It is important to note that operationalizing effective national plans and mechanisms to implement NbS will help us meet our global/EU biodiversity targets. In essence, coastal management using NbS and conservation are not mutually exclusive for Ireland. They are clearly intertwined as seen in the proportion of dune and coastal habitats lying within designated Natura 2000 sites. Effective coastal management using NbS will reduce the chronic degradation and loss of these coastal ecosystems and improve our consistent poor performance in reviews. Protection, enhancement and restoration plans of coastal ecosystems need to be supported within local governments and need to be fair so that they equally consider social, economic and environmental factors – especially within the marginalized coastal communities that host these protected ecosystems.
Researchers in Geography at NUI Galway have built huge credibility with State, public bodies and coastal communities with community-based research and research on coastal NbS. During 2021, their work was recognized by the Climate Action Regional Offices (CARO) in Ireland and the Chartered Institute of Ecology and Environmental Management (CIEEM), the leading professional body for ecologists and environmental managers in the UK, Ireland and abroad, as an exemplar of how NbS can work in partnership with academics and communities. It is critically important that third level institutes like NUI Galway continue to support and value our researchers who are prepared to engage in these difficult-but-vital dialogues that arise in public discussion through sustained and effective community engagement outside of the confines of the university and make research accessible in forums beyond paywalled journals.
With climate pressures increasing and property development continuing as usual along the coast, the price of poor ocean management creeps higher. Nature-based solutions (NbS) have the potential to build climate resilience and tackle key societal challenges in Ireland.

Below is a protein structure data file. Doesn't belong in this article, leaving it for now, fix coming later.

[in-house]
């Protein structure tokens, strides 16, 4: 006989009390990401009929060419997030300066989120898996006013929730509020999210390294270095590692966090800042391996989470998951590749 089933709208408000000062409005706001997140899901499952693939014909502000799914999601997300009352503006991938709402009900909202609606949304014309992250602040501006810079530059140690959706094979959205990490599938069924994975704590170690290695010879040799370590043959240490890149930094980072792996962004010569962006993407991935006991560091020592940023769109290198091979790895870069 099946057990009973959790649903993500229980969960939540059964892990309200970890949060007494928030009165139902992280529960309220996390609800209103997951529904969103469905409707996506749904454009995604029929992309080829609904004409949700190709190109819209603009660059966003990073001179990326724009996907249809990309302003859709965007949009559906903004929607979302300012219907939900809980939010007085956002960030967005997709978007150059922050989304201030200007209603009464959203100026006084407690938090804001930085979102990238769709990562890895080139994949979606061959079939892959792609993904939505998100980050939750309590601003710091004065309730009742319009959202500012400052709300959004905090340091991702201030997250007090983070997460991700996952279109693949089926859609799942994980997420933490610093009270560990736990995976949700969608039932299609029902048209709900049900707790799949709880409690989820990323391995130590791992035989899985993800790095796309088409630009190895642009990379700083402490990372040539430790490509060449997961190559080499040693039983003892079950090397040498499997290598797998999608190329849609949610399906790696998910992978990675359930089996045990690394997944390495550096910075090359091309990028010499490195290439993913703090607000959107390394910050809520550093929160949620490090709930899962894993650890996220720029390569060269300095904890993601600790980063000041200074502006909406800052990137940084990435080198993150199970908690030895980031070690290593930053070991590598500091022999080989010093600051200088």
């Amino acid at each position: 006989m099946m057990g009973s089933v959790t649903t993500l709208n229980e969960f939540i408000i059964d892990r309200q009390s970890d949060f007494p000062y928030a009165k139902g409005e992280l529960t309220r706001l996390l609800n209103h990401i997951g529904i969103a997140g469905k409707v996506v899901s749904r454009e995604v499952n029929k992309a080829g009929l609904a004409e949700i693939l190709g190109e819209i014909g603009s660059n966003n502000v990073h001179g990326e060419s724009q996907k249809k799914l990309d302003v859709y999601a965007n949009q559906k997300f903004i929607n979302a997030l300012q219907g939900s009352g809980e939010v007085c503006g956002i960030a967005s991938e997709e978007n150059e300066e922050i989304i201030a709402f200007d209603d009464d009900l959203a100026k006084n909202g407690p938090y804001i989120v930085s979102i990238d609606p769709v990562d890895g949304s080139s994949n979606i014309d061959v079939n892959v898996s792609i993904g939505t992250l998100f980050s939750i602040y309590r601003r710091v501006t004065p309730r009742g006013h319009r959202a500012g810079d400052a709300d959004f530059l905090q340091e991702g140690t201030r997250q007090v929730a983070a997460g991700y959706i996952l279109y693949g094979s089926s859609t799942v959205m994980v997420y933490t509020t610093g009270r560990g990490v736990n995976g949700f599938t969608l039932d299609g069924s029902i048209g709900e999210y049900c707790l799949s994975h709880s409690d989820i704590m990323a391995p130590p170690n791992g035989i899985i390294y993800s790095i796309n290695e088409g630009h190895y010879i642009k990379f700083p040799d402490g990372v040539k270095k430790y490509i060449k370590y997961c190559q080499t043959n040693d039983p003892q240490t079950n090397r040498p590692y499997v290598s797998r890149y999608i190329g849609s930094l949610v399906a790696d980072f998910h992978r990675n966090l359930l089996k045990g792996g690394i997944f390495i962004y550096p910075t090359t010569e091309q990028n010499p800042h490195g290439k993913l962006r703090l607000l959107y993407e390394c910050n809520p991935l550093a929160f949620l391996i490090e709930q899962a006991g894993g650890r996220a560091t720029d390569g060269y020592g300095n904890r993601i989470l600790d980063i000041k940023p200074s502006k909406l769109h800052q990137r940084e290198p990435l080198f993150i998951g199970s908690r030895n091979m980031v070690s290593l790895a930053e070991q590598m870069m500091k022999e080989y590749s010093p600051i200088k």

We now need to build clarity between responsibilities across different levels of coastal governance, and consider the value of grey vs blue-green (NbS) coastal defences. To realise the poential of NbS, we need funding and opportunities to harness the willingness of our coastal communities to engage, share their learnings, and take action locally. Restored coastal ecosystems bring health, social and economic benefits to coastal communities while also mitigating the impacts of climate risks. It is in all of our best interests to build climate resilience in Ireland.
(1) See ‘Blue Carbon and Marine Sequestration in Irish Waters and Coastal Habitats’.
The author would like to acknowledge funding from the Marine Institute (‘Increasing coastal resilience using terrestrial- and ocean-based Nature-based Solutions’, 2022-2026) in collaboration with Dr Stephen Nash (Civil Engineering) and Ms Sheena Fennell (Earth & Ocean Sciences).
The author would like to acknowledge previous and ongoing funding from EPA, Marine Institute, Geological Survey Ireland, OPW, Climate Action Regional Office and Kerry County Council.
The author would like to acknowledge his colleagues in NUI Galway who have contributed to his research programmes in various capacities, especially Dr. Kevin Lynch (Geography) for insightful discussions on coastal NbS and fostering a very successful partnership with CARO.
The author would like to acknowledge the tremendous work of the Maharees Conservation Association in Co. Kerry. This community is providing roadmaps for researchers, local authorities, research agencies and communities to implement community-led actions.
The author would like to acknowledge funding from the EPA and Marine Institute (‘Building coastal and marine resilience in Ireland’, 2019-2021) in collaboration with MaREI (Dr Martin LeTissier; Dr Ann Marie O’Hagan; Dr Glen Smith).